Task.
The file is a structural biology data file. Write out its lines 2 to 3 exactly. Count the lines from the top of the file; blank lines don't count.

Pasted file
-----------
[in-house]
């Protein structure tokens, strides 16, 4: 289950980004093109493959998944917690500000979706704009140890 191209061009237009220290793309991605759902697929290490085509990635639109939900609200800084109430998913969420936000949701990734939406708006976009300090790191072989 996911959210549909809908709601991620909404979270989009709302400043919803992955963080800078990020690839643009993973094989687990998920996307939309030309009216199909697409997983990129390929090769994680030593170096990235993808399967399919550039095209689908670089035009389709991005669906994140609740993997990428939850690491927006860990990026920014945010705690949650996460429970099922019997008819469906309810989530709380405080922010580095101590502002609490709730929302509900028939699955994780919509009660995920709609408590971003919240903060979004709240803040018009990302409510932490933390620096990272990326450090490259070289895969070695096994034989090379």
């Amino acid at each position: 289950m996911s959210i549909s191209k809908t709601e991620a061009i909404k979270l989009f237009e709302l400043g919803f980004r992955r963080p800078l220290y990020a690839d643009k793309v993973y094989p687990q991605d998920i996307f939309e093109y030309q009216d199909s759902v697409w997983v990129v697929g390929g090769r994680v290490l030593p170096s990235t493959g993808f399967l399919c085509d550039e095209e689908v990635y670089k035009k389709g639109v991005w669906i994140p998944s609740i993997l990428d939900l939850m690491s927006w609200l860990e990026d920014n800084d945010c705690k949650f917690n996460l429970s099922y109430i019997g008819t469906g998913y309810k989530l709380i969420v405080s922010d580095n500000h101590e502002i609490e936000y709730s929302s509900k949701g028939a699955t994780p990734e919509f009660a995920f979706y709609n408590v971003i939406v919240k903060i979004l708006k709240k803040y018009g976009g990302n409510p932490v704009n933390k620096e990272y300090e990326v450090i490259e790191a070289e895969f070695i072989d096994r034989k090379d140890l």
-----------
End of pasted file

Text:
């Protein structure tokens, strides 16, 4: 289950980004093109493959998944917690500000979706704009140890 191209061009237009220290793309991605759902697929290490085509990635639109939900609200800084109430998913969420936000949701990734939406708006976009300090790191072989 996911959210549909809908709601991620909404979270989009709302400043919803992955963080800078990020690839643009993973094989687990998920996307939309030309009216199909697409997983990129390929090769994680030593170096990235993808399967399919550039095209689908670089035009389709991005669906994140609740993997990428939850690491927006860990990026920014945010705690949650996460429970099922019997008819469906309810989530709380405080922010580095101590502002609490709730929302509900028939699955994780919509009660995920709609408590971003919240903060979004709240803040018009990302409510932490933390620096990272990326450090490259070289895969070695096994034989090379």
């Amino acid at each position: 289950m996911s959210i549909s191209k809908t709601e991620a061009i909404k979270l989009f237009e709302l400043g919803f980004r992955r963080p800078l220290y990020a690839d643009k793309v993973y094989p687990q991605d998920i996307f939309e093109y030309q009216d199909s759902v697409w997983v990129v697929g390929g090769r994680v290490l030593p170096s990235t493959g993808f399967l399919c085509d550039e095209e689908v990635y670089k035009k389709g639109v991005w669906i994140p998944s609740i993997l990428d939900l939850m690491s927006w609200l860990e990026d920014n800084d945010c705690k949650f917690n996460l429970s099922y109430i019997g008819t469906g998913y309810k989530l709380i969420v405080s922010d580095n500000h101590e502002i609490e936000y709730s929302s509900k949701g028939a699955t994780p990734e919509f009660a995920f979706y709609n408590v971003i939406v919240k903060i979004l708006k709240k803040y018009g976009g990302n409510p932490v704009n933390k620096e990272y300090e990326v450090i490259e790191a070289e895969f070695i072989d096994r034989k090379d140890l």